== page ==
Research-based guidance and classroom activities for teachers of mathematics

Powerful aspects of the curriculum

Several mathematical ideas run throughout the curriculum:

  • variable
  • proportionality
  • similarity
  • symmetry
  • linearity
  • measure
  • dimensionality
  • representations
  • prediction
  • accuracy
  • discrete/continuous number
  • transformation
  • proof

They gradually become more overt and are often the explicit focus of advanced mathematics. Making these powerful ideas explicit and connected when they arise early on can introduce students to what it means to do mathematics.

Relations between quantities and properties provide a strong connecting theme in mathematics. The curriculum typically introduces quantities first, then their relations and formalisations. To reason deductively about mathematical properties, students need to shift from thinking about measuring or counting quantities to thinking about the formal relations between them, such as functions and geometrical theorems.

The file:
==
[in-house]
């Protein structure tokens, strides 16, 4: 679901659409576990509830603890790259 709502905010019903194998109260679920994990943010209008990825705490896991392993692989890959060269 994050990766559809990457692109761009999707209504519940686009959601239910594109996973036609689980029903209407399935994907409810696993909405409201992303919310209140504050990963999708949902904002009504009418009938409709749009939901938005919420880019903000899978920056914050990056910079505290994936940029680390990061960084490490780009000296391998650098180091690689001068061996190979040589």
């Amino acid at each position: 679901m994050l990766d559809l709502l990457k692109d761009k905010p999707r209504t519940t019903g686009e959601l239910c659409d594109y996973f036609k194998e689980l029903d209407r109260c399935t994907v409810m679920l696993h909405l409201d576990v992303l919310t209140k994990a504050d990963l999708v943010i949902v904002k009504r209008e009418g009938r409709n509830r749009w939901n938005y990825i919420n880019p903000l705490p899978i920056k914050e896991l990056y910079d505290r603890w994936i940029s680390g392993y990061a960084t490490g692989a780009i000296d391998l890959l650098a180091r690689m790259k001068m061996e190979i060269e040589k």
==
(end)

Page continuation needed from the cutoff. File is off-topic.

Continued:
The role of formalisation of everyday understandings, and the introduction of new formal ideas, is a key progression in the secondary curriculum. Students at this level have to be introduced to formal ideas that are sometimes counter- intuitive but provide new ways to look at phenomena in and outside mathematics.

A sustainable curriculum from the point of view of value to the learner is one that is powerful for later employment, study, and citizenship where students need to apply their mathematical thinking to novel situations. Curricula that are restricted to testable topics in a traditional order do not adequately prepare students and their contents are often forgotten.